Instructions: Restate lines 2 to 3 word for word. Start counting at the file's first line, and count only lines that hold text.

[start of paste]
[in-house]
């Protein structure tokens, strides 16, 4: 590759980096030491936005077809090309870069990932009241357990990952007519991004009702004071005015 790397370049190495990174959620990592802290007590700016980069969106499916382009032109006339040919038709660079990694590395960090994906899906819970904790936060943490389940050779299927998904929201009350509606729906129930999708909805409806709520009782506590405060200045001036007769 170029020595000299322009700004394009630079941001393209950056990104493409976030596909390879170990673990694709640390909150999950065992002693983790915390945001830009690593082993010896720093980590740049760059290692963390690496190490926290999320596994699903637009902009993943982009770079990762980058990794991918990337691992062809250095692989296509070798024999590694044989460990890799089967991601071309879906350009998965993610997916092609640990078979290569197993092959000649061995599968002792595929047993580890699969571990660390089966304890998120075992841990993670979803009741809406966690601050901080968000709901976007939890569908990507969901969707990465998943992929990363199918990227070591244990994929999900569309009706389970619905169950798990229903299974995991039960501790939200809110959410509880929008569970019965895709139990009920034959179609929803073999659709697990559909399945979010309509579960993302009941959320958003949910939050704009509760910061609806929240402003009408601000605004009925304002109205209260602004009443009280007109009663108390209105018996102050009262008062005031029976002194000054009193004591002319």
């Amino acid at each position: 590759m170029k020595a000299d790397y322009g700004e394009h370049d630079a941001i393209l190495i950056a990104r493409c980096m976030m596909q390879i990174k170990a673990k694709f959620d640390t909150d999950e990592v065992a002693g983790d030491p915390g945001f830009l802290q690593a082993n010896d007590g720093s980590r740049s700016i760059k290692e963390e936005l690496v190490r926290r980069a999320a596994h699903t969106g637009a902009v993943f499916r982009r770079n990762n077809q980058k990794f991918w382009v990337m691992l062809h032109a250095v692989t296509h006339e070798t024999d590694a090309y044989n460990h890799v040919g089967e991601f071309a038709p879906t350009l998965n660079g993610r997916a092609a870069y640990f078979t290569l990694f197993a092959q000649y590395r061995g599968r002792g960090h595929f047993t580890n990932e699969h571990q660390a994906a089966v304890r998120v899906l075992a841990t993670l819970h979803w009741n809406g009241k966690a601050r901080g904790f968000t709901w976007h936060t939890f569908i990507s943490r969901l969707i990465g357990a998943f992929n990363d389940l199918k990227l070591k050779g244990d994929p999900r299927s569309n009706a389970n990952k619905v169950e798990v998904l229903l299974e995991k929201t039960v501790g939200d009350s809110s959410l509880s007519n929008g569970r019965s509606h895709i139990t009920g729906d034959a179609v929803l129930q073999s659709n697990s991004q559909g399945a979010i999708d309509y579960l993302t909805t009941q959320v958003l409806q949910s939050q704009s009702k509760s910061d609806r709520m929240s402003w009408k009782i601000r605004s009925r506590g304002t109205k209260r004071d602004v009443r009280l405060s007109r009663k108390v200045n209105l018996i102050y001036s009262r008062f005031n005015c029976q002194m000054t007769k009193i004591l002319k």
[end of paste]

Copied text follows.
């Protein structure tokens, strides 16, 4: 590759980096030491936005077809090309870069990932009241357990990952007519991004009702004071005015 790397370049190495990174959620990592802290007590700016980069969106499916382009032109006339040919038709660079990694590395960090994906899906819970904790936060943490389940050779299927998904929201009350509606729906129930999708909805409806709520009782506590405060200045001036007769 170029020595000299322009700004394009630079941001393209950056990104493409976030596909390879170990673990694709640390909150999950065992002693983790915390945001830009690593082993010896720093980590740049760059290692963390690496190490926290999320596994699903637009902009993943982009770079990762980058990794991918990337691992062809250095692989296509070798024999590694044989460990890799089967991601071309879906350009998965993610997916092609640990078979290569197993092959000649061995599968002792595929047993580890699969571990660390089966304890998120075992841990993670979803009741809406966690601050901080968000709901976007939890569908990507969901969707990465998943992929990363199918990227070591244990994929999900569309009706389970619905169950798990229903299974995991039960501790939200809110959410509880929008569970019965895709139990009920034959179609929803073999659709697990559909399945979010309509579960993302009941959320958003949910939050704009509760910061609806929240402003009408601000605004009925304002109205209260602004009443009280007109009663108390209105018996102050009262008062005031029976002194000054009193004591002319």
């Amino acid at each position: 590759m170029k020595a000299d790397y322009g700004e394009h370049d630079a941001i393209l190495i950056a990104r493409c980096m976030m596909q390879i990174k170990a673990k694709f959620d640390t909150d999950e990592v065992a002693g983790d030491p915390g945001f830009l802290q690593a082993n010896d007590g720093s980590r740049s700016i760059k290692e963390e936005l690496v190490r926290r980069a999320a596994h699903t969106g637009a902009v993943f499916r982009r770079n990762n077809q980058k990794f991918w382009v990337m691992l062809h032109a250095v692989t296509h006339e070798t024999d590694a090309y044989n460990h890799v040919g089967e991601f071309a038709p879906t350009l998965n660079g993610r997916a092609a870069y640990f078979t290569l990694f197993a092959q000649y590395r061995g599968r002792g960090h595929f047993t580890n990932e699969h571990q660390a994906a089966v304890r998120v899906l075992a841990t993670l819970h979803w009741n809406g009241k966690a601050r901080g904790f968000t709901w976007h936060t939890f569908i990507s943490r969901l969707i990465g357990a998943f992929n990363d389940l199918k990227l070591k050779g244990d994929p999900r299927s569309n009706a389970n990952k619905v169950e798990v998904l229903l299974e995991k929201t039960v501790g939200d009350s809110s959410l509880s007519n929008g569970r019965s509606h895709i139990t009920g729906d034959a179609v929803l129930q073999s659709n697990s991004q559909g399945a979010i999708d309509y579960l993302t909805t009941q959320v958003l409806q949910s939050q704009s009702k509760s910061d609806r709520m929240s402003w009408k009782i601000r605004s009925r506590g304002t109205k209260r004071d602004v009443r009280l405060s007109r009663k108390v200045n209105l018996i102050y001036s009262r008062f005031n005015c029976q002194m000054t007769k009193i004591l002319k």